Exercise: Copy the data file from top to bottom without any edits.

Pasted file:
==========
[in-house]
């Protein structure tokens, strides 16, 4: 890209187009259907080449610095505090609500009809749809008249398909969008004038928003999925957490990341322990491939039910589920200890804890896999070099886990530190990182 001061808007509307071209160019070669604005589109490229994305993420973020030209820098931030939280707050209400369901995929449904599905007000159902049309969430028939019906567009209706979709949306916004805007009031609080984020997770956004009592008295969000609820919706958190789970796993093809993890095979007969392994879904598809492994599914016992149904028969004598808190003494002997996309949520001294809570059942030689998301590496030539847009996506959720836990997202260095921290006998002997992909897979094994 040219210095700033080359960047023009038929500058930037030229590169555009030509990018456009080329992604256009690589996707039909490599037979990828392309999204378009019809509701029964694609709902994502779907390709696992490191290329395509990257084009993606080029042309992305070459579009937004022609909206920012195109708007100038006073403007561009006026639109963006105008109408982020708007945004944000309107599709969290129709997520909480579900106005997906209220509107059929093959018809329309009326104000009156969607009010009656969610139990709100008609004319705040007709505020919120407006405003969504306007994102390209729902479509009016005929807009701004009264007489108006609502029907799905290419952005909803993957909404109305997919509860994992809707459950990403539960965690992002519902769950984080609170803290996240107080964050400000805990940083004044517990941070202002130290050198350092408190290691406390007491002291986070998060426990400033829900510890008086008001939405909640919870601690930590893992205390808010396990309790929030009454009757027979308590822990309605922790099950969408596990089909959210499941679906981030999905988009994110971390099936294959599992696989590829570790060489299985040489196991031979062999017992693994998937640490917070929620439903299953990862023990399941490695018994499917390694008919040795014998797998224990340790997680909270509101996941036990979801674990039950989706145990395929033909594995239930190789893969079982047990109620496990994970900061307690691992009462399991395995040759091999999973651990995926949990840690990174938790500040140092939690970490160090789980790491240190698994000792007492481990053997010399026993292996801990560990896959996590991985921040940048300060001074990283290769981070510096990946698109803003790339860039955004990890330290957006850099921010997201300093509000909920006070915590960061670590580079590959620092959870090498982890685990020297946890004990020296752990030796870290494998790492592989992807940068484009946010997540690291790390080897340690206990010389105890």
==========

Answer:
[in-house]
């Protein structure tokens, strides 16, 4: 890209187009259907080449610095505090609500009809749809008249398909969008004038928003999925957490990341322990491939039910589920200890804890896999070099886990530190990182 001061808007509307071209160019070669604005589109490229994305993420973020030209820098931030939280707050209400369901995929449904599905007000159902049309969430028939019906567009209706979709949306916004805007009031609080984020997770956004009592008295969000609820919706958190789970796993093809993890095979007969392994879904598809492994599914016992149904028969004598808190003494002997996309949520001294809570059942030689998301590496030539847009996506959720836990997202260095921290006998002997992909897979094994 040219210095700033080359960047023009038929500058930037030229590169555009030509990018456009080329992604256009690589996707039909490599037979990828392309999204378009019809509701029964694609709902994502779907390709696992490191290329395509990257084009993606080029042309992305070459579009937004022609909206920012195109708007100038006073403007561009006026639109963006105008109408982020708007945004944000309107599709969290129709997520909480579900106005997906209220509107059929093959018809329309009326104000009156969607009010009656969610139990709100008609004319705040007709505020919120407006405003969504306007994102390209729902479509009016005929807009701004009264007489108006609502029907799905290419952005909803993957909404109305997919509860994992809707459950990403539960965690992002519902769950984080609170803290996240107080964050400000805990940083004044517990941070202002130290050198350092408190290691406390007491002291986070998060426990400033829900510890008086008001939405909640919870601690930590893992205390808010396990309790929030009454009757027979308590822990309605922790099950969408596990089909959210499941679906981030999905988009994110971390099936294959599992696989590829570790060489299985040489196991031979062999017992693994998937640490917070929620439903299953990862023990399941490695018994499917390694008919040795014998797998224990340790997680909270509101996941036990979801674990039950989706145990395929033909594995239930190789893969079982047990109620496990994970900061307690691992009462399991395995040759091999999973651990995926949990840690990174938790500040140092939690970490160090789980790491240190698994000792007492481990053997010399026993292996801990560990896959996590991985921040940048300060001074990283290769981070510096990946698109803003790339860039955004990890330290957006850099921010997201300093509000909920006070915590960061670590580079590959620092959870090498982890685990020297946890004990020296752990030796870290494998790492592989992807940068484009946010997540690291790390080897340690206990010389105890």